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US court halts construction of Keystone XL oil pipeline

09 November 2018
US court halts construction of Keystone XL oil pipeline

A United States judge has blocked the construction of a controversial oil pipeline from Canada to the US.

Trump granted a permit that allowed energy firm TransCanada to build the controversial Keystone XL pipeline shortly after taking office.

Trump, a Republican, said the project would lower consumer fuel prices, create jobs and reduce US dependence on foreign oil.

The ruling is temporary and requires the government to do a more thorough review of how the project might affect the climate, cultural resources and wildlife.

Doug Hayes, a lawyer for the Sierra Club environmental group, said the ruling made clear it was it was time to give up on the "Keystone XL pipe dream".

The pipeline was being prepared by TransCanada.

Neither TransCanada nor the State Department could immediately be reached for comment on the ruling. The Trump administration can appeal to a higher court.

TransCanada Corp's almost 1,200-mile pipeline has become one of the major battlegrounds in the climate change debate and, if completed, would carry an estimated 800,000 barrels per day from Canada's tar sands pits to Gulf Coast refineries in the US. Native American groups in Montana and elsewhere fought the Keystone project as well, saying its route failed to adhere to historical treaty boundaries and would impinge on their water systems and sacred lands.

The proposed USA portion of the pipeline would run about 875 miles through Montana, South Dakota and Nebraska.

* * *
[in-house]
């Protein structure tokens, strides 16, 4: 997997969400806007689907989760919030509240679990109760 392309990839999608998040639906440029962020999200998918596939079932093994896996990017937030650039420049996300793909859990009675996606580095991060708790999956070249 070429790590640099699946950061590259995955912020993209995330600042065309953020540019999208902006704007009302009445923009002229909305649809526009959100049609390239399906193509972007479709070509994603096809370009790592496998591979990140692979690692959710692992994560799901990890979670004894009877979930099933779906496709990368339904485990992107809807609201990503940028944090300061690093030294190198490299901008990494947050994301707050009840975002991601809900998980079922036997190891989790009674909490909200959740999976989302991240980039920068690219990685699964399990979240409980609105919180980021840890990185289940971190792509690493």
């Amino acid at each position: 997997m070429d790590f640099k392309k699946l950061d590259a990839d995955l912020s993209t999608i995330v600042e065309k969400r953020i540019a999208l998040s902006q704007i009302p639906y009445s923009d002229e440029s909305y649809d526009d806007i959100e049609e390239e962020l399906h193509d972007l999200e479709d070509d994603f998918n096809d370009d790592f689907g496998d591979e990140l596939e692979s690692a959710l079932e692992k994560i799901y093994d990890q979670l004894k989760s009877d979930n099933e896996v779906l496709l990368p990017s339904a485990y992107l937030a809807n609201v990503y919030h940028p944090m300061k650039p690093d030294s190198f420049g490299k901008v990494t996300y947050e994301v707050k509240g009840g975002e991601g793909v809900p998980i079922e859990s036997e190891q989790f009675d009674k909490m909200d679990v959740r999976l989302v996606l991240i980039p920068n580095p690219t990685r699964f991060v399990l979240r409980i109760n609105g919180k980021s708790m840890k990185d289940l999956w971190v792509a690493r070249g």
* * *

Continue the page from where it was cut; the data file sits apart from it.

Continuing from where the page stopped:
"And frankly, approving this project would have undercut that global leadership", he said, adding that the "biggest risk" the US faced was "not acting".

"The department's 2017 conclusory analysis that climate-related impacts from Keystone subsequently would prove inconsequential and its corresponding reliance on this conclusion as a centerpiece of its policy change required the department to provide a 'reasoned explanation, '" Judge Morris said.

In 2015, on the eve of the global climate talks in Paris, the Obama administration appeared to bring an end to the seven-year-long saga when it announced it was halting construction of the pipeline, arguing that approval would compromise the country's effort to reduce its greenhouse gas emissions.

Since its conception, the pipeline has sparked a backlash from environmentalists and indigenous peoples who say it violates historical treaty boundaries and would bring environmental problems.

The judge also argued that the State Department failed to properly account for factors such as low oil prices, the cumulative impacts of greenhouse gases from the pipeline and the risk of oil spills.

"An agency can not simply disregard contrary or inconvenient factual determinations that it made in the past", Morris wrote Thursday.